Month: October 2014

Freedom field

Ride the wake

There are these times in life when you become overwhelmed by a feeling of near-happiness.

You don’t want to call it happiness because you’re not sure it really is happiness.

And if it is, you’re too scared to admit it because there’s always that chance that you’ll jinx everything.

But you know it in your soul.

Your toes are swifter and your hands feel more.

The things you grasp at seem more surreal somehow because they carry more significance now.

The books you read mean more to you.

You appreciate the song you’ve got stuck in your head somehow.

The people you see every day become less the people you see every day and more like interesting souls that somehow share a part of themselves with you.

And welcome you to share a part of yourself with them.

And they get your jokes and you make them smile and their laughter becomes infectious.

And for the first time since you last remembered, you’re waking up in the morning knowing things instead of trying to forget things.

Anticipating things instead of fighting your regret over things.



Moved by what you’re capable of.

Driven by what you’ve been dreaming of.

And that.

That is why people don’t give up on themselves.

That is why we don’t let go.

That is why we fight.

And cry.

And die. For what we love.

Because love for life isn’t a fad.

It’s not a trend.

It is everything.

It is in you.

It is in the person next to you.

It is in whoever you thought you were yesterday.

Stop wasting it away.

Stop feeling sorry for yourself.

Stop blaming everyone.

Stop waiting around.

Stop settling.

Turn and face yourself.

Look yourself in the eye and tell yourself what’s up.

Tell yourself how this will pan out.

And then ride that precious wake straight into the bliss of oblivion because fuck what people think.

This is yours.

It’s all you now.


300 Days in Digital

I was 9 years old when Google was first invented. I’d say it changed everything but that’d be an understatement.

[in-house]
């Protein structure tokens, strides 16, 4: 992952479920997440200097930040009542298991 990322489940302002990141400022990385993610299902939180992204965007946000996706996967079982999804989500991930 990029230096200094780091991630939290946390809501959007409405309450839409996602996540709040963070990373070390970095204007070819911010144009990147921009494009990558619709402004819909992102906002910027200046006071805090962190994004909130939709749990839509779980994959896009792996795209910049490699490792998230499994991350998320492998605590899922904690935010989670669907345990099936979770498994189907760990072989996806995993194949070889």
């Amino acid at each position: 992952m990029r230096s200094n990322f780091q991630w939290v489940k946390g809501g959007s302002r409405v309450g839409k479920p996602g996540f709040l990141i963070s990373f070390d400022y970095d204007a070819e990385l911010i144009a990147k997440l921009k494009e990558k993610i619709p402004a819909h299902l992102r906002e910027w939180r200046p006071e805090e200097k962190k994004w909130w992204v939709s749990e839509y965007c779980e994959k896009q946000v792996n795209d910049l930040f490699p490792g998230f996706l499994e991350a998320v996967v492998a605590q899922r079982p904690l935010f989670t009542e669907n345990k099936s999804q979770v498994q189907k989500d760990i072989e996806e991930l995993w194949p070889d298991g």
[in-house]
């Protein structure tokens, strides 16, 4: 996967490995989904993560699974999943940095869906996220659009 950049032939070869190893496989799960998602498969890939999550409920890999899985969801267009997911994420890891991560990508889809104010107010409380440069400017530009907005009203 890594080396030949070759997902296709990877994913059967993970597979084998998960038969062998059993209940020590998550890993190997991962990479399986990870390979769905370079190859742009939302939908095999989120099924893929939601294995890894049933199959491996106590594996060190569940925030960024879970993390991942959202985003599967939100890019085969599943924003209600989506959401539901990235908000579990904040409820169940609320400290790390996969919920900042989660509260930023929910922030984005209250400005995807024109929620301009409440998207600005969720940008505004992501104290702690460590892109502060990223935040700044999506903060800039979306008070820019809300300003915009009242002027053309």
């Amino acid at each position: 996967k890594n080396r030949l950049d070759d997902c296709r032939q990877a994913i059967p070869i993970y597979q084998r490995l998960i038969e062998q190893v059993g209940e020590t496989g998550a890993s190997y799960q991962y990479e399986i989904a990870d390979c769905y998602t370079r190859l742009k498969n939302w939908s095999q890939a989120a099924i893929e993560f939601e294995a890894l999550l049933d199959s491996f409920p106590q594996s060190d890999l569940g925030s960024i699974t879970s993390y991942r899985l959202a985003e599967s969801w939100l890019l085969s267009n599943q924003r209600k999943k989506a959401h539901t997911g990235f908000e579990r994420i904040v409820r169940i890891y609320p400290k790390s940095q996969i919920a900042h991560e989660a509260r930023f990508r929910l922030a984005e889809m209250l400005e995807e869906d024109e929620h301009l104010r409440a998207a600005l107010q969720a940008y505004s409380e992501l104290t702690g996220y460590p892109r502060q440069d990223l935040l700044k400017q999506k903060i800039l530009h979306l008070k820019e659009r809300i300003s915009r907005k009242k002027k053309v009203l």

For the past year, I’ve spent my days trying to understand and trick and master the beast that is Google. I now know what an algorithm is, what ORM means, how obvious your internet stalking really is, and why people in digital marketing never take lunch and always have Red Bull can towers on their desks.

I also know what a nerdgasm is.

I’ve spent, as a guestimation, 300 days driving to work in bumper-to-bumper traffic for up to 2 hours a day. I’ve sifted through all genres of music I could possibly find and have now resorted to listening to the Harry Potter soundtrack on repeat to distract myself from the pains of traffic.

Every day, depending on the temperament of Cape Townian weather, I drive into blasting view of Table Mountain and it still excites me to move into view of this natural wonder knowing that I actually sort of live here.

table mountain

I’ve climbed that devil and I’ve sworn at it and it never ceases to be incredible. But for more reasons than one, it is time for change and it is time to move on.

Things I’ve learnt over the past 300 days:

You are not your profession

Some days I feel upset with myself that I didn’t become something like a Doctor or an Engineer or a Teacher. Because then I wouldn’t have to explain my job and why I do it. Everyone would be like, oh cool, a Doctor? Nice.